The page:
Arsonist jailed for causing €3m worth of damage to Jesuit Order premises

A "passionate environmentalist" who caused damage totalling €3m in an arson attack on the Irish headquarters of the Jesuit Order has been given a five-year sentence.

Noah Bunn (aged 26), a former clerical employee of the Jesuits and member of environmental group ‘Friends of the Earth’, set the fire on Good Friday last year because he believed the order wasn’t using its "moral authority" to alert the world to the dangers of climate change.

Bunn, with an address at Hardwicke Street, Dublin 1, who has a law degree from the University of Wales and is originally from Northampton, England, pleaded guilty to arson at Eglington Road, Donnybrook, on April 6, 2007.

Judge Katherine Delahunt said the offence carried a penalty of up to life imprisonment and this case rated high on the scale. She noted that Bunn had excellent support from his family and that before setting the fire he had made sure the sole resident of the building had left.

She said she was concerned by psychiatric report which indicated Bunn was "a very troubled young man" and noted he was at risk of re-offending because "he is delusional and may have significant problems".

Judge Delahunt imposed a sentence of five years imprisonment and ordered the reports be available to visiting psychiatrists at whichever institution he is held.

Garda Brian Flannery told prosecuting counsel, Mr Sean Gillane BL, that after extinguishing the blaze at the building, Dublin Fire Brigade alerted gardai to suspicions that the fire had been started deliberately.

Gardai carried out a technical examination of the scene and spoke to the sole resident, a Korean priest, who told them he had observed Bunn deliberately set the fire.

Gda Flannery said Bunn was also observed on CCTV purchasing petrol and a lighter near the house prior to the incident. He had caused damage totalling €3,042,000.

Bunn didn’t return afterwards to the city centre hostel where he was staying but handed himself in several days later to Mill Street Garda Station in Galway and admitted setting the fire.

Gda Flannery said Bunn told garda the idea came to him when he was drunk. He said he purchased a knife, cigarette lighter and two containers of petrol on his way to the house where he let himself in with his key for it and poured petrol over furniture in several rooms.

He called out to see if there was anybody in the house and told the Korean priest that he planned to burn it down. He said he shouted at the priest to get out and pointed to his knife which was stuck under his belt to let him know he would not be stopped.

Gda Flannery said that Bunn revealed that when he ignited the lighter the flames "went like a firebomb up the walls." He left the building and sat on the steps outside the building with the priest. He did not tell him why he set the fire but gave him the telephone number for the emergency services.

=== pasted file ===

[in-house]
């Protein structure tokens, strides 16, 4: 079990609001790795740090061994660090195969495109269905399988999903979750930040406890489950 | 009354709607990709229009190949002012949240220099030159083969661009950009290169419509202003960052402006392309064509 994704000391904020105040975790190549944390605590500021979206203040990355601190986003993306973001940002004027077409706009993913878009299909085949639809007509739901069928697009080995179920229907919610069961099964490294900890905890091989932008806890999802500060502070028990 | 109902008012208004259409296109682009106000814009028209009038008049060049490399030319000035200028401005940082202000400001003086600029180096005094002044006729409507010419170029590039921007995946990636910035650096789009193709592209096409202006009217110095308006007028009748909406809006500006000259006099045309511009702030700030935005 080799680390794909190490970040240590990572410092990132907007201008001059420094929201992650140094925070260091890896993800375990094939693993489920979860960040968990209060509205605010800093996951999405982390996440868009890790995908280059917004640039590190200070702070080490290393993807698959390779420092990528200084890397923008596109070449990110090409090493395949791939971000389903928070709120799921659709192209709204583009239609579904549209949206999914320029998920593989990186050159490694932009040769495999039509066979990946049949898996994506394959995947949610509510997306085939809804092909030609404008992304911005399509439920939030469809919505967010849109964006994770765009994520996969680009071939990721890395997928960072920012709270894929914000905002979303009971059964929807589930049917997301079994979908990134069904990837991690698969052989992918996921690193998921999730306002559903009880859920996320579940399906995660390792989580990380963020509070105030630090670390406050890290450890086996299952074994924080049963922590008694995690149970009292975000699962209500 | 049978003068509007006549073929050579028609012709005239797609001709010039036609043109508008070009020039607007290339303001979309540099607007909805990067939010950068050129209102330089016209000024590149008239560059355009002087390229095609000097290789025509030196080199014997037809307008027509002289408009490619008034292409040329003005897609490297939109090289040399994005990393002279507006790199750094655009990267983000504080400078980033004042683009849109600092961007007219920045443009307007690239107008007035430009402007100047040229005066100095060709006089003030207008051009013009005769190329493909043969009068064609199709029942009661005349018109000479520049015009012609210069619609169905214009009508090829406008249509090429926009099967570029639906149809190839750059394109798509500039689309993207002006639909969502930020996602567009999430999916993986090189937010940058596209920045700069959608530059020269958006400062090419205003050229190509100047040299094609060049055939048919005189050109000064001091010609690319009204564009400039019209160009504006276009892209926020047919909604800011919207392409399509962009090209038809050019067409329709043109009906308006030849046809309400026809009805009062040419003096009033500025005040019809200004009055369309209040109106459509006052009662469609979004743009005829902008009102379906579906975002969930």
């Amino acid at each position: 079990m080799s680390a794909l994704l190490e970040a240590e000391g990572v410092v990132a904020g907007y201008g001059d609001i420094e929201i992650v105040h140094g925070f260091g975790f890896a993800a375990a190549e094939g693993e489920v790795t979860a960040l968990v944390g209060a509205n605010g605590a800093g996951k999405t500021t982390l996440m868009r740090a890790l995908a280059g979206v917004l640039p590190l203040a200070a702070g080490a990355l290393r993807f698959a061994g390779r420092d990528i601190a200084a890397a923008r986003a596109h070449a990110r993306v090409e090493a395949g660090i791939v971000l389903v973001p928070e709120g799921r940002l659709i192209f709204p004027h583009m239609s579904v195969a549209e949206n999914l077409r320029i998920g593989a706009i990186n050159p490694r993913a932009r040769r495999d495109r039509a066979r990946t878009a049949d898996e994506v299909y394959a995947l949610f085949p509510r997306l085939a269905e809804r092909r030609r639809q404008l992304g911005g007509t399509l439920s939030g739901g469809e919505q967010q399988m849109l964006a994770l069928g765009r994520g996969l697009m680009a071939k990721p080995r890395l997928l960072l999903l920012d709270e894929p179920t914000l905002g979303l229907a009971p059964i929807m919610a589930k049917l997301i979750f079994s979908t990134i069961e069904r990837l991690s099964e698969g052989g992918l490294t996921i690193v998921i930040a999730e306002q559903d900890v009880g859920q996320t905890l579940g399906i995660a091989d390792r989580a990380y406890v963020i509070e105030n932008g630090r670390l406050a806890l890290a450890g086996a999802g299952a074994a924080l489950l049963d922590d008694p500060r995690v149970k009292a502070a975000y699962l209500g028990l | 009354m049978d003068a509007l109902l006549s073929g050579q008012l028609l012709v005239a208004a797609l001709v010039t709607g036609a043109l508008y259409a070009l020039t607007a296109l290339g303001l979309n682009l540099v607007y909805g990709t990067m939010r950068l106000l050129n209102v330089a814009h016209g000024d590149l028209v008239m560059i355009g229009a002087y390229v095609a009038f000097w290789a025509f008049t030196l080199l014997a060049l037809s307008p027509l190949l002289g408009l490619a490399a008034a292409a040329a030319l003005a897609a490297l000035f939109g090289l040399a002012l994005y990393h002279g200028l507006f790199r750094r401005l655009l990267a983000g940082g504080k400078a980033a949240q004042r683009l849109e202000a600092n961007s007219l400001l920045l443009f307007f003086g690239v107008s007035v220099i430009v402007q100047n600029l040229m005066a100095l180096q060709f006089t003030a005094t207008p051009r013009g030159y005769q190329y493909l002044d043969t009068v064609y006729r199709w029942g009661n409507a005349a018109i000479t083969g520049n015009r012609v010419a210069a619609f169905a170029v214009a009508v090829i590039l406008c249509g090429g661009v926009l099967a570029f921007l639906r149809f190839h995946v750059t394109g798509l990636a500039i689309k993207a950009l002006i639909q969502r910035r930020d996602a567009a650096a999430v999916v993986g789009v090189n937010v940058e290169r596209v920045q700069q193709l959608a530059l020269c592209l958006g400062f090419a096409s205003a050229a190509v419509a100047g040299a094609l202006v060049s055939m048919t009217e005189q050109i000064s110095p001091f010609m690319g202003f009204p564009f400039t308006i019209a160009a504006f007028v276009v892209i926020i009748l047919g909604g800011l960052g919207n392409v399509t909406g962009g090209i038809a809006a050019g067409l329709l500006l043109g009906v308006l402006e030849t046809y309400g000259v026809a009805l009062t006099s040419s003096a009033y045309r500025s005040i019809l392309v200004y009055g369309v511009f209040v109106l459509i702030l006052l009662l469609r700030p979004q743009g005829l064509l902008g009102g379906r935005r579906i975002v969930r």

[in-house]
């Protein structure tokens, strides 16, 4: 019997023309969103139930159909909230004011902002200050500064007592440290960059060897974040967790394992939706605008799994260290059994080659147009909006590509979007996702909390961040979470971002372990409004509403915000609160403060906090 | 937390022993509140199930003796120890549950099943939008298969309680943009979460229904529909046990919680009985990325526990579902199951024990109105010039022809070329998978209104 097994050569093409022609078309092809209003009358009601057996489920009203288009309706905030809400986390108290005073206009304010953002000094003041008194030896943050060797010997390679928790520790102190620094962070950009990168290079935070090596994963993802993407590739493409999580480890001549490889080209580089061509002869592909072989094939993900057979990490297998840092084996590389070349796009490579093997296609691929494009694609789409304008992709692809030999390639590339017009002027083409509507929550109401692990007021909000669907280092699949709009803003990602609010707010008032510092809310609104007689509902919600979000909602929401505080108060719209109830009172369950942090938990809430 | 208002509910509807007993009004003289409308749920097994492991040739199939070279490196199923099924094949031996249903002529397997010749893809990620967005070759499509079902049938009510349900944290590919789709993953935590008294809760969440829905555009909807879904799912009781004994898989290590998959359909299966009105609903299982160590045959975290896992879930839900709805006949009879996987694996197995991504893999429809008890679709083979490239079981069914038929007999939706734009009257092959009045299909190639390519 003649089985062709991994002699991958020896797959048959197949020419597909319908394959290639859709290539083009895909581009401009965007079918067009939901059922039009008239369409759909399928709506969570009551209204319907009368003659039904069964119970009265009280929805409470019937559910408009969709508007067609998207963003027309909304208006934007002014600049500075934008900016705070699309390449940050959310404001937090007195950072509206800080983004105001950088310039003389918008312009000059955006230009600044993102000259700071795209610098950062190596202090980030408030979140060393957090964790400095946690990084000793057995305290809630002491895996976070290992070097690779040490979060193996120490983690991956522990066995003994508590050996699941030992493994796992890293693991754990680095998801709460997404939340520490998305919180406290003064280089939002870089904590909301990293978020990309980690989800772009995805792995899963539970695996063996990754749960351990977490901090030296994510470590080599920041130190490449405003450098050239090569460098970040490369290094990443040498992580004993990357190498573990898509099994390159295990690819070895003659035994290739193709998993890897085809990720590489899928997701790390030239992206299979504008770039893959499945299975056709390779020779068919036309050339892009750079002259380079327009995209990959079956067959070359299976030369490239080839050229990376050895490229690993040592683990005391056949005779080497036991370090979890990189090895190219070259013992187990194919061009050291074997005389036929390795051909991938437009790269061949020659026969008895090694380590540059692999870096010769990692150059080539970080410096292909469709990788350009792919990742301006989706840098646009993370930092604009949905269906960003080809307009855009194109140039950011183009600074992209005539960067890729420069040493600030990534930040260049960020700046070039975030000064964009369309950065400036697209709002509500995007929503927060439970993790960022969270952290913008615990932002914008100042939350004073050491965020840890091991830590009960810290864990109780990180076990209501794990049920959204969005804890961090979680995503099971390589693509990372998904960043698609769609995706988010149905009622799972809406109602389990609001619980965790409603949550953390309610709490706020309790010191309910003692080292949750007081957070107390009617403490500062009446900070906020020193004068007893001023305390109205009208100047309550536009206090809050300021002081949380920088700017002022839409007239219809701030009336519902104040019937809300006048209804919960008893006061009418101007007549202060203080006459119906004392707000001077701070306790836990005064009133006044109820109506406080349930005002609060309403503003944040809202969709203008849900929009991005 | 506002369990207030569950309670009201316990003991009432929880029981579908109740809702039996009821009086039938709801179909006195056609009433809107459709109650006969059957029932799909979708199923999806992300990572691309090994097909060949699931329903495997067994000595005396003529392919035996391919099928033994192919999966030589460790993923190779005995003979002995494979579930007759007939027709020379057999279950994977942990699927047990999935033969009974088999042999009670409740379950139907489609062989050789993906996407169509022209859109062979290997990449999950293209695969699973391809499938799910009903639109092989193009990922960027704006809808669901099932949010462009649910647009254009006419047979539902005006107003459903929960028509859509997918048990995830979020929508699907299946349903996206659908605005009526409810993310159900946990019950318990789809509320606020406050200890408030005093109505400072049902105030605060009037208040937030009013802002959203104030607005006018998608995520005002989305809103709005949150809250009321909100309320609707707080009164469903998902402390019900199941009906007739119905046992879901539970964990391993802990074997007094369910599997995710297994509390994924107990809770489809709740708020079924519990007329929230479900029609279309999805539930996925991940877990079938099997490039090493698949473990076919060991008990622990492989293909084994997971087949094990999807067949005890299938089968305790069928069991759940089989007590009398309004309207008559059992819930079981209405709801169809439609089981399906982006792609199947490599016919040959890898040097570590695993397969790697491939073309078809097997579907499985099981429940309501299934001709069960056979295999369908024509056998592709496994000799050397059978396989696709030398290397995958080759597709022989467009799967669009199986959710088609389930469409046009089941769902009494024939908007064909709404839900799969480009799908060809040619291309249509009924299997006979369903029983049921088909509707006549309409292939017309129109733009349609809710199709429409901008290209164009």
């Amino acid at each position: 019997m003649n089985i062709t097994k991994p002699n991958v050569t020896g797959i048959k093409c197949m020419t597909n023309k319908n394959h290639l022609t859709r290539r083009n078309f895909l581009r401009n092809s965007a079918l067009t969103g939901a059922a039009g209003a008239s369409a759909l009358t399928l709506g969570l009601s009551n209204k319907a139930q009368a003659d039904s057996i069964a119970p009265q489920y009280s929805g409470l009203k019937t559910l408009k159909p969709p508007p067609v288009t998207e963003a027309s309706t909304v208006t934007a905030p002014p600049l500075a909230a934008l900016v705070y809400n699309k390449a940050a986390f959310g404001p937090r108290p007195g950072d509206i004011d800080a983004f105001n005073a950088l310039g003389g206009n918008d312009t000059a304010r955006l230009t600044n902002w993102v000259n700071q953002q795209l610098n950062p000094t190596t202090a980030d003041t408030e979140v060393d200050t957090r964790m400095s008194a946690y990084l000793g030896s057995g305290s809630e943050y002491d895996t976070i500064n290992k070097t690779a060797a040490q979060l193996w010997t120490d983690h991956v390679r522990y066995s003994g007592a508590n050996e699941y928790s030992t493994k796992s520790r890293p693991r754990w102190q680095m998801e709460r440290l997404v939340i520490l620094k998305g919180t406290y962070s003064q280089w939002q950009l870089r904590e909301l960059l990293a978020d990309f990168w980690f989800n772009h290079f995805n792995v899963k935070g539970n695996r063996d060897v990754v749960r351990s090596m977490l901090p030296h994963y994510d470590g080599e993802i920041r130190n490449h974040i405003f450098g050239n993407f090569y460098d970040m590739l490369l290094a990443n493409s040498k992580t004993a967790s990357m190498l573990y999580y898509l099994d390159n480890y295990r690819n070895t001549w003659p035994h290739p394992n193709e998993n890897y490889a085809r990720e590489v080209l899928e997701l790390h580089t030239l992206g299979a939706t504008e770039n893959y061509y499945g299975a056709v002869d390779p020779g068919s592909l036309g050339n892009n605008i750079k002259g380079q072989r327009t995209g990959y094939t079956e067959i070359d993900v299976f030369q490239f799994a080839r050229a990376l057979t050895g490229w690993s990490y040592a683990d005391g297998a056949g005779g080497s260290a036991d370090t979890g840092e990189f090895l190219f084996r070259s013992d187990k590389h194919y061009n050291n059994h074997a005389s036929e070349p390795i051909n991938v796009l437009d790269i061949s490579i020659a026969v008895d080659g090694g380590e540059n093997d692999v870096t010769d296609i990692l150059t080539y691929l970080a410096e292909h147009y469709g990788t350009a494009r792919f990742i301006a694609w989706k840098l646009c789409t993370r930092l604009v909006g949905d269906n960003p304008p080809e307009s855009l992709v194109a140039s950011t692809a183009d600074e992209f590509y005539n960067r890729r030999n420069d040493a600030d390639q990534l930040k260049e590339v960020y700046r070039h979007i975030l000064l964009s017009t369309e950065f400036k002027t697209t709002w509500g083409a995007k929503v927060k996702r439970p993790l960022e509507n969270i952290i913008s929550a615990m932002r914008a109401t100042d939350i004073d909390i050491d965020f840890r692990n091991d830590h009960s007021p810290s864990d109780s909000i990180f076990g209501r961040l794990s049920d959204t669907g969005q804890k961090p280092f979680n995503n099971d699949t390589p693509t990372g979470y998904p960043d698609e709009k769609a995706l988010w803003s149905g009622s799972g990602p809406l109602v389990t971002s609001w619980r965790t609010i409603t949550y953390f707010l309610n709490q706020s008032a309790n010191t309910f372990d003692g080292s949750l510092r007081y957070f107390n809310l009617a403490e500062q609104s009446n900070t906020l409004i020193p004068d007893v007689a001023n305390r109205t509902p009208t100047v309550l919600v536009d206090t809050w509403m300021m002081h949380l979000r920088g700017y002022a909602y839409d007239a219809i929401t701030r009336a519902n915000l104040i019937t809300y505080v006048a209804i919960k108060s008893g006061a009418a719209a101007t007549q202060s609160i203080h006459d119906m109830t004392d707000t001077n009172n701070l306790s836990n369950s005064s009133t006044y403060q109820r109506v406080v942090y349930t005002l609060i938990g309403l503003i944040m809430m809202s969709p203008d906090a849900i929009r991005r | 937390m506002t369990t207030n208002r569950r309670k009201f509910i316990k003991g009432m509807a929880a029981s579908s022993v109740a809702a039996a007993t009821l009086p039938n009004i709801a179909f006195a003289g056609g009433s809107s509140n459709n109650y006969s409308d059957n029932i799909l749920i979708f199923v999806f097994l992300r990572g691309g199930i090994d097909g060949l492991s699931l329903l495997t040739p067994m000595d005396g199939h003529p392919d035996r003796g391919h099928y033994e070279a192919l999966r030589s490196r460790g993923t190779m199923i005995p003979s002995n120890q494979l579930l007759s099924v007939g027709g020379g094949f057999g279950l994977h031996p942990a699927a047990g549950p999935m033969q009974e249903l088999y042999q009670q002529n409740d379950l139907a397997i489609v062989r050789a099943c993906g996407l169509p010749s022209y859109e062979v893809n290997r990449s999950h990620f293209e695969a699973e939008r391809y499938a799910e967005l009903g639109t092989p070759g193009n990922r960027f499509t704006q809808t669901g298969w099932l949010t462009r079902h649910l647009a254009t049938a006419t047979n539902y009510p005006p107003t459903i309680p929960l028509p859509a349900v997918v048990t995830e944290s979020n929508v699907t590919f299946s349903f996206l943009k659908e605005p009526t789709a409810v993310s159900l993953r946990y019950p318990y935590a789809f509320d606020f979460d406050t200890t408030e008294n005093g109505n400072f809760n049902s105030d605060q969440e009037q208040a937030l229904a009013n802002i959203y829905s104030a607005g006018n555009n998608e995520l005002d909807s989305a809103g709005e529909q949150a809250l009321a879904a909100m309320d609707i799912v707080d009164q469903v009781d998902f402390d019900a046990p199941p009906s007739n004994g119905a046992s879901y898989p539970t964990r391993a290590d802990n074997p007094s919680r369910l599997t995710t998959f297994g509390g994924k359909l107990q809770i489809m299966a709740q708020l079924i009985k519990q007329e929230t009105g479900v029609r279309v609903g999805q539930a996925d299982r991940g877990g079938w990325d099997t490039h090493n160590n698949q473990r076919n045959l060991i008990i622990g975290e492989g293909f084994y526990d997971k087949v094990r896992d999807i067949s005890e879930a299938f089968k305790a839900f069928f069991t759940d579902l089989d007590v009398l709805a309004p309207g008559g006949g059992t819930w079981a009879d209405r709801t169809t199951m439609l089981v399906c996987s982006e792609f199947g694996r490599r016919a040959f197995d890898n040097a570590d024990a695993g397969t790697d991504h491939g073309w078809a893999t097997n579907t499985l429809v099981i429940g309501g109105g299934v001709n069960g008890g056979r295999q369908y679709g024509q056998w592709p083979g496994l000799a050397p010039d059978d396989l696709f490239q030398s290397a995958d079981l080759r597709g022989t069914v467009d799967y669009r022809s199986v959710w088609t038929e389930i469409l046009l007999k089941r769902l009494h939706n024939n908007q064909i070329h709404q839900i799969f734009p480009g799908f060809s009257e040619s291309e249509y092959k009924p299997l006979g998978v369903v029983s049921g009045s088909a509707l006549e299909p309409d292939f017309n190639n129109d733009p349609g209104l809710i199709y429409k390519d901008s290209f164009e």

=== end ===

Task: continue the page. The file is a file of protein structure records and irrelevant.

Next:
Bunn then left the scene and continued drinking in a park until he fell asleep under a bush. When he woke up he took money from his account and left Dublin.

Gda Flannery said Bunn, who had no previous convictions. He had moved to Ireland from England and was working through a recruitment agency filling clerical roles around Dublin

Gda Flannery agreed with defence counsel, Mr Martin Giblin SC (with Mr Niall Nolan BL), that Bunn had fully co-operated with gardai after handing himself in and had never applied for bail

Mr Giblin said Bunn was a "passionate environmentalist who was overly concerned at the time with climate change". His only explanation was that he had been drinking and formed the idea that the Jesuits were not using their moral authority to alert the world sufficiently to the dangers of climate change.

He said this was no longer Bunn’s view and he had given an undertaking he would never commit an offence again no matter how strongly he felt about an issue.

Mr Giblin said Bunn had suffered from depression and substance abuse problems. He held a law degree from the University of Wales and came from a law abiding family who were deeply upset at the events. Counsel handed in testimonials from many employers who spoke highly of him.

More in this Section

Tusla whistleblower distressed after his complaintTusla whistleblower distressed after his complaint

'More deaths' unless Cold Weather Initiative for homeless activated, charity warns'More deaths' unless Cold Weather Initiative for homeless activated, charity warns

Motorcyclist, 30s, killed after collision with parked car in Co TipperaryMotorcyclist, 30s, killed after collision with parked car in Co Tipperary

HSE has spent almost €7m on private ambulances in eight monthsHSE has spent almost €7m on private ambulances in eight months


Pollutants can have an impact on your health, but there are things you can do to reduce the potential damage.High pollution days ‘lead to more cardiac arrests and strokes’: 5 easy ways to protect yourself

Even if you only have room for one pot in the smallest space, plant some tulips in it to make your garden spring to life, says Hannah Stephenson.7 design tips to make your tulips in garden pots stand out in a crowd

Does the early bird catch the gym gains, or are you better off running through your reps after the sun sets? We ask two personal trainers.Ask the experts: Is it better to work out in the morning or the evening?

John’s chairs will last a lifetime, but he is also passing on his knowledge to a new generation, writes Ellie O’Byrne.Made in Munster: The ancient art of súgán-making is woven into Irish family history

More From The Irish Examiner